OMRF awarded research grants totaling $48 millionPublished: Tuesday, August 20, 2019 By: Steve Metzer Source: The Journal Record
Federal grants worth millions of dollars earned by the Oklahoma Medical Research Foundation represent more than investments in cutting-edge science to advance treatment of diseases like multiple sclerosis and rheumatoid arthritis, lawmakers and OMRF leaders said Monday.
They’re also evidence of Oklahoma’s rising national status when it comes to medical research.
“You are competing and winning against the very best biomedical operations and universities in the country,” U.S. Rep. Tom Cole, R-Moore, told dozens of researchers and other professionals who gathered at the OMRF to celebrate formal announcement of two grants, one for $36 million to fund lab and clinical research on new and innovative approaches to treatment of autoimmune diseases, and the other for $12 million to fund research into ways to defeat anthrax.
U.S. Rep. Kendra Horn, D-Oklahoma City, joined Cole in making comments, adding that work being done in Oklahoma is important not only to the nation but to the world.
“The work that you are doing is literally changing the world,” Horn said. “The OMRF is an example of a partnership that really works between people and investment in communities (which) says science is worth investing in, research is critical… These new (National Institutes of Health) awards continue the strong trajectory of biomedical research growth in Oklahoma City.”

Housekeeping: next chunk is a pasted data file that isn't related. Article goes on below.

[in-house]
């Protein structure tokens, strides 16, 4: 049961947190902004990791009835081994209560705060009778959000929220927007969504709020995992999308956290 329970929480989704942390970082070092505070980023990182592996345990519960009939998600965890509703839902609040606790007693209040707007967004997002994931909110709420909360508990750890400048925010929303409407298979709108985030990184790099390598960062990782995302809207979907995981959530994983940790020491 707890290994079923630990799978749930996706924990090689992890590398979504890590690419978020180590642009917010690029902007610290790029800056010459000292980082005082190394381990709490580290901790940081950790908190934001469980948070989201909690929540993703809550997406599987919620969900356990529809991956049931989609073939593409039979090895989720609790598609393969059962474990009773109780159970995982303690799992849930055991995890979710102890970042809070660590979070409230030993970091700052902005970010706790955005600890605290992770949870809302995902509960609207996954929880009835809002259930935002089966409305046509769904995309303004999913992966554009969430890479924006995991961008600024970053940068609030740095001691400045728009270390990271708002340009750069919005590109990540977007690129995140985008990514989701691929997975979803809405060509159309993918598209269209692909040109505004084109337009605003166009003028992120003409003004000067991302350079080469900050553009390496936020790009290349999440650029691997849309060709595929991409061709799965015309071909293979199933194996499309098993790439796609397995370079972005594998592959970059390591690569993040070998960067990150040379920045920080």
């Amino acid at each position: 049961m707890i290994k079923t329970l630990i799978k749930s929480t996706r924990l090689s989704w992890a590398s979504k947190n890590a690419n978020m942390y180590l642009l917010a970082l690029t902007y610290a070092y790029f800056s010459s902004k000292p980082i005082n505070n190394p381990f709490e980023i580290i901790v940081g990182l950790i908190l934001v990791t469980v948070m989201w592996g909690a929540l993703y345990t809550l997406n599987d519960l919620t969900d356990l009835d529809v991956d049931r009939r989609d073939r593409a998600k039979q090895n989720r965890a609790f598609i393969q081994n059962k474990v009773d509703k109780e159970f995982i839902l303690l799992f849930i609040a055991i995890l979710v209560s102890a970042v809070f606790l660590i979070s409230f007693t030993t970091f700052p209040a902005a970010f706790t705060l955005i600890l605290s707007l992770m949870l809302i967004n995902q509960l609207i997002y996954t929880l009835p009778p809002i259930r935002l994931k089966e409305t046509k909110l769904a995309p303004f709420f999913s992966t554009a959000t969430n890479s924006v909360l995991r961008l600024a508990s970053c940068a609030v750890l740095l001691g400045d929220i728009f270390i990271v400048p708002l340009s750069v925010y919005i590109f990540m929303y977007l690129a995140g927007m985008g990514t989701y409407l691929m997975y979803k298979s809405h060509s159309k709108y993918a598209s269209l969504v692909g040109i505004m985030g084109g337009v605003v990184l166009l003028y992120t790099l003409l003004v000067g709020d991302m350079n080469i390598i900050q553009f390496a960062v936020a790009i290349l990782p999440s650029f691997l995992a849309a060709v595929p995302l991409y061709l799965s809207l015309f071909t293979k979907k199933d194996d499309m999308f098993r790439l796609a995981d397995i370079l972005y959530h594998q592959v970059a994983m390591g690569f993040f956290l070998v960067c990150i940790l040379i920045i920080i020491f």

The OMRF employs some 470 people, including highly trained and skilled researchers whose discoveries over the years have led to more than 1,800 patents and numerous advancements in the treatment of various diseases. Some 138 active research grants currently fund work. It is estimated that the foundation has an annual economic impact of at least $50 million on the state.
One of the grants announced Monday, to be funded over five years, was awarded through the NIH’s Autoimmunity Centers of Excellence Program. It will allow a team led by the OMRF’s Vice President of Clinical Affairs Judith James to focus on projects aimed at achieving better understanding of diseases like multiple sclerosis, lupus and other autoimmune disorders that affect 14-22 million Americans, including 300,000 Oklahomans. Among other things, the researchers will focus on ways not just to treat rheumatoid arthritis but actually to prevent the disease.
The other five-year grant will allow a team led by Mark Coggeshall to continue investigations of anthrax, with goals to identify new vaccines. Original funding for their research can be traced to the terror attacks on the United States on Sept. 11, 2001.
Cole said important research done in places like Oklahoma City has earned bipartisan support in an era of brutal partisan politics. He added, however, that funding would be meaningless if not for the dedication of professionals and infrastructure investments made in places like Oklahoma City.
“This kind of recognition, winning grants in clear competition with the Harvards and Johns Hopkins of the world is just a critical sign of the quality of work that’s done here,” Cole said. “Pat yourself on the back, take a little credit, then go and save humanity in the next five years.”
Read the story on JournalRecord.com.